Samantha Harvey’s four previous novels have roamed through vastly different settings, but their common subject is her characters’ inner landscape, and the ways in which perceptions are altered by time and memory. Her unconventional plots are shaped less by external incident than by philosophical inquiry into the nature of existence and how we make meaning from a life, often from the perspective of distance or in the shadow of death. Orbital, her fifth novel, takes this idea to its logical conclusion; six astronauts of different nationalities, four men and two women, observe the Earth over the course of a day from the International Space Station, 250 miles above its surface.
In orbit, the astronauts are as untethered from time as they are from gravity; in one 24-hour cycle they will see 16 sunrises and sunsets. “You’re bound to Coordinated Universal Time, ground crews tell them,” but up there, in their “great H of metal hanging above the Earth, space shreds time to pieces”. (There are echoes here of Harvey’s acclaimed debut, The Wilderness, in which Alzheimer’s, rather than space, unmoors her narrator from a commonly agreed notion of time.)
From the opening sentence, Harvey emphasises the extraordinary conditions of intimacy and isolation in which her characters exist: “they are so together, and so alone, that even their thoughts, their internal mythologies, at times convene. Sometimes they dream the same dreams…” A different author might have explored the potential for human drama offered by this setup – possible rivalries, affairs, arguments – but Harvey’s focus is less on her characters’ interaction with one another than with the ways in which each of them, separately, relates to the planet that is their only view and the focus of their mission. In any case, the astronauts are professionals, scientists, the products of rigorous training designed to screen for the kind of human flaws that would interfere with the smooth operation of the team. The Italian, Pietro, reflects on whether one day their jobs will be done by robots with “no need for hydration, nutrients, excretion, sleep”. “But what would it be to cast out into space creations that had no eyes to see it and no heart to fear or exult in it?” he wonders. Despite the physical stresses that the months in space literally inflict on the human heart, its capacity for feeling is central to their purpose: “An animal that does not just bear witness, but loves what it witnesses.”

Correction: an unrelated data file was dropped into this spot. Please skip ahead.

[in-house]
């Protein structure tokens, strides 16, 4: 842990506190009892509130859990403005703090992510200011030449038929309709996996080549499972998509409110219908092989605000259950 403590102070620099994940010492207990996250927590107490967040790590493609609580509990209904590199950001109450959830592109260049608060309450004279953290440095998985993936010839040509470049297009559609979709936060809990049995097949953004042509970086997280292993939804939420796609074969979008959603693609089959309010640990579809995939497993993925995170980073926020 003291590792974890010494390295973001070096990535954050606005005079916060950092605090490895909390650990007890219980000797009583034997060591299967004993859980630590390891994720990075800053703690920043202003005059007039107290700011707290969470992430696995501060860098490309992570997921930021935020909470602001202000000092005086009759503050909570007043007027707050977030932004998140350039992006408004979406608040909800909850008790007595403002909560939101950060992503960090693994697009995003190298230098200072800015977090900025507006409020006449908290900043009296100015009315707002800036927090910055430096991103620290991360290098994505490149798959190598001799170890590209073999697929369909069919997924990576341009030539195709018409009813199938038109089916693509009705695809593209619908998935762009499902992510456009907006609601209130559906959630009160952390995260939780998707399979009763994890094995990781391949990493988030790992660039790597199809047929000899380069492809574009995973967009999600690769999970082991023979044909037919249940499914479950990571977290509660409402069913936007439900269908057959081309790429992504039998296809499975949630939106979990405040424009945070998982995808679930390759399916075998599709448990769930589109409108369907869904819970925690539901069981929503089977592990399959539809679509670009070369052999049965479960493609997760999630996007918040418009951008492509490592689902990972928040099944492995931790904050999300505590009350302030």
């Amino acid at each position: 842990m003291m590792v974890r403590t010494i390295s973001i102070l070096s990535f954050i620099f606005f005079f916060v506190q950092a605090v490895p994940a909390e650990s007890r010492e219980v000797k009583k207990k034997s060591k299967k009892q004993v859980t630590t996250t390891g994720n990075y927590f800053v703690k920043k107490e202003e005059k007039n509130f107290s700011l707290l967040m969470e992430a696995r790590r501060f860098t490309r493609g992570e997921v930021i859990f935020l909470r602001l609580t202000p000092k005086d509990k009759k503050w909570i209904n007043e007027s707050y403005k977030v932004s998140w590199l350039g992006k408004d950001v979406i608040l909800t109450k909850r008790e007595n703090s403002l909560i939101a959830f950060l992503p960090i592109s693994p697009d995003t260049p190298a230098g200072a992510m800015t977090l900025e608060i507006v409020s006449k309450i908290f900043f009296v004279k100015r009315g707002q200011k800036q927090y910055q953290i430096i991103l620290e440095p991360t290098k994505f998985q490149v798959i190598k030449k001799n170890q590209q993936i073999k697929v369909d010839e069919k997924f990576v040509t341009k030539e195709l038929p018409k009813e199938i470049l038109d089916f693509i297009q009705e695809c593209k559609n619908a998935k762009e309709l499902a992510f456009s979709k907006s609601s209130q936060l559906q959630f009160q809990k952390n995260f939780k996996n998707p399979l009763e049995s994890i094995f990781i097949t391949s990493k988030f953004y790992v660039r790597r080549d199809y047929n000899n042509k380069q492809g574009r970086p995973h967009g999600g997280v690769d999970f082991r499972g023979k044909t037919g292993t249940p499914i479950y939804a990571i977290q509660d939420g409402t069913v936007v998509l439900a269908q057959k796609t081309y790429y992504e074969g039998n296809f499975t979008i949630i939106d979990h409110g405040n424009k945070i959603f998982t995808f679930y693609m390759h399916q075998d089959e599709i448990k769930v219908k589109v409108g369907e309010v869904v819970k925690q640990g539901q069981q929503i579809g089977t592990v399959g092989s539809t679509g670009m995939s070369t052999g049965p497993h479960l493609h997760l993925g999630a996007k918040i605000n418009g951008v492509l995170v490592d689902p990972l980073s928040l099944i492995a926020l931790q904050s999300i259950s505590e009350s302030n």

With love comes grief. “It’s the desire – no, the need (fuelled by fervour) – to protect this huge yet tiny Earth. This thing of such miraculous and bizarre loveliness.” This desire is inherently political – how could it be otherwise? From their vantage point they watch the progress of a super-typhoon as it approaches the Philippines; they witness the ravages of encroaching seas and deforestation. “The planet is shaped by the sheer amazing force of human want, which has changed everything.”
Two images recur: one is the famous photograph taken by Michael Collins of the 1969 moon mission with Earth in the background, prompting reflections on the idea that every human in existence (except the photographer) was present in that picture. The other is Velázquez’s Las Meninas, a painting that raises questions about who is the subject and who the viewer. In this slender novel, Harvey seems likewise to have encompassed all of humanity: our reach and ambition, our frailty and greed, our absolute dependence on this “wild and lilting world”. Reading Orbital is a dizzying experience; she evokes the texture of daily life in the space station and pans out to sweeping, lyrical descriptions of the natural world, underpinning both with profound questions about our place in the cosmos. It is an extraordinary achievement, containing multitudes.
Diğer gönderilerimize göz at